Recognition looks a little different this year. For the first time ever, many companies are…
For many employees, the holidays can be stressful both at home and at work. While having a negative relationship with a direct supervisor is the leading cause of disengagement, there is a close second that has been becoming more prominent over the past few years: employee burnout. Thanks to long hours, higher expectations, and cost of living that is rising at a faster rate than the minimum wage, and employees are left feeling overwhelmed, overworked, and underpaid. So what is causing this burnout, and most importantly, how can we prevent it?
Contributing Factors to Employee Burnout
Thanks to Gallup Workplace’s research into the causes, we see some alarming trends. Burned-out employees are those who feel they are overworked, with little connection and sense of purpose to show for it. According to Gallup, almost a quarter of employees experience burnout at work “very often or always.” Even more alarming, 67% of employees feel burned out at least sometimes! While the workload may seem like the apparent reason for experiencing burnout, it is not the only reason. In their 2018 study, Gallup Workplace found these factors show the highest correlation with employees reporting burnout:
- Unfair treatment at work
- Unmanageable workload
- Lack of role clarity
- Lack of communication and support from their manager
- Unreasonable time pressure
While these five factors may be the leading contributors to employee burnout, it’s important to remember that simple changes in managerial style and organizational culture can make great strides in preventing burnout. Here are simple ways in which your managers and your organization can reduce and even prevent employee burnout.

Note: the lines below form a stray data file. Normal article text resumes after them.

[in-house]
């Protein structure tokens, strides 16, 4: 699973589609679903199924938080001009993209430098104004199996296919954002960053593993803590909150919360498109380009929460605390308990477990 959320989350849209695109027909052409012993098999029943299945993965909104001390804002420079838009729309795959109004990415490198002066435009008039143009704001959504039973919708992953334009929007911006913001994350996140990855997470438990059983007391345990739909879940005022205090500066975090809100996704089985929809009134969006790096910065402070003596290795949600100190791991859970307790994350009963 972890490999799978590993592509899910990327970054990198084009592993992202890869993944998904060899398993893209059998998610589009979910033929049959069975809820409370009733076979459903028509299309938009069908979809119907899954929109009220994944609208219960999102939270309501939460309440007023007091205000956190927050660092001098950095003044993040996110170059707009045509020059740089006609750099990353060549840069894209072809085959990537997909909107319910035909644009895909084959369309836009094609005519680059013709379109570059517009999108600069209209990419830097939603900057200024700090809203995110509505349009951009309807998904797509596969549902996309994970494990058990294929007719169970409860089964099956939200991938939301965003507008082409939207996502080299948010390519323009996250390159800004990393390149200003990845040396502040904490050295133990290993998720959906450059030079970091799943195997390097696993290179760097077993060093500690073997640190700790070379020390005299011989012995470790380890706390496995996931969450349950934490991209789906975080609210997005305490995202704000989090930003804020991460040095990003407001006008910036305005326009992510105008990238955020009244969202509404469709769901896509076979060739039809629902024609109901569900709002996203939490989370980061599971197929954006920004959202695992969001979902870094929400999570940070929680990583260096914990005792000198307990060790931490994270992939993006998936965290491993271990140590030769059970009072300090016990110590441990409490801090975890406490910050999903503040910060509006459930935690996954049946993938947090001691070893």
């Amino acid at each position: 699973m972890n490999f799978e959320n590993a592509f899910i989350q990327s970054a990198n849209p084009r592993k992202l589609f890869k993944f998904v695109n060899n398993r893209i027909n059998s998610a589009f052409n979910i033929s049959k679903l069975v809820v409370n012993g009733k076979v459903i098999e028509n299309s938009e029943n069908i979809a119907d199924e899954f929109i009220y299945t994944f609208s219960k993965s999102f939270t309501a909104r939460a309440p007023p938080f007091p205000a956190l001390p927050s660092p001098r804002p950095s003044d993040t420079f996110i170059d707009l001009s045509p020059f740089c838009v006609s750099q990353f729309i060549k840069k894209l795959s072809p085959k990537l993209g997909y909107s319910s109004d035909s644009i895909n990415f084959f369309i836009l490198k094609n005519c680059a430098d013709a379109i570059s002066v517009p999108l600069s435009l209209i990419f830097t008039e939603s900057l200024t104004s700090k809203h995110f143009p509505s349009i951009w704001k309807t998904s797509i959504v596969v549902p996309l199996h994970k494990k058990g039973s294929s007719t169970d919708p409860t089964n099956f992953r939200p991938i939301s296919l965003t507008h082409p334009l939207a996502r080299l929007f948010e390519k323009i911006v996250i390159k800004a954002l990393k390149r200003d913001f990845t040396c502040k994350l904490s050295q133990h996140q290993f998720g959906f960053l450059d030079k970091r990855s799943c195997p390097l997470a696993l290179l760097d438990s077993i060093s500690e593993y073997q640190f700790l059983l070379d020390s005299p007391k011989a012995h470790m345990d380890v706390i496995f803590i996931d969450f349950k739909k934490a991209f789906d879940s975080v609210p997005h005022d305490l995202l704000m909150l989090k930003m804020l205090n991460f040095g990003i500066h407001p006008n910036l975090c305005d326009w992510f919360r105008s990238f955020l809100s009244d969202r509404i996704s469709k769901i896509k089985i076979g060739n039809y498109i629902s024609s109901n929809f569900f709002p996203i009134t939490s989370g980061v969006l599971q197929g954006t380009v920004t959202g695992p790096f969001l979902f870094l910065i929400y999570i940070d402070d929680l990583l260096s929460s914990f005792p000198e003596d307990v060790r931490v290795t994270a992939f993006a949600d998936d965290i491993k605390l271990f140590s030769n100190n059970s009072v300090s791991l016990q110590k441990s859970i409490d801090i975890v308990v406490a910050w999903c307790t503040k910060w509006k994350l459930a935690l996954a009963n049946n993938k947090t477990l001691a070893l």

What Managers Can Do to Help
Because employee burnout is highly correlated to one’s relationship to his/her direct supervisor, training managers on how to prevent burnout and reverse it, if needed, is vital. Here’s how to do it:
- Listen to work-related problems.
It’s truly as simple as that. Allowing your team to share work-related problems creates a sense of trust and open communication. It may also help to alert you to situational issues that may require your assistance. Being aware of issues that your employees face helps you to stay connected to the front lines, and provide back up as needed.
- Encourage teamwork.
Encouraging teamwork among your employees not only creates a sense of working towards a common goal but also helps to promote friendships in your workplace. Since employees who have close friends at work show nearly double the rate of engagement (63%) as those employees who did not report having a close friend (29%), encouraging teamwork in your direct reports can genuinely prevent and even reverse burnout!
- Make everyone’s opinion count.
Create an open-door policy and allow your employees to share their opinions freely. When people feel as though their thoughts don’t matter, it can increase turnover and burnout. Not only do you have more employees who are leaving prematurely, but also an increased number of team members who are not performing at their highest level due to burnout. Make sure to consider and value everyone’s opinion.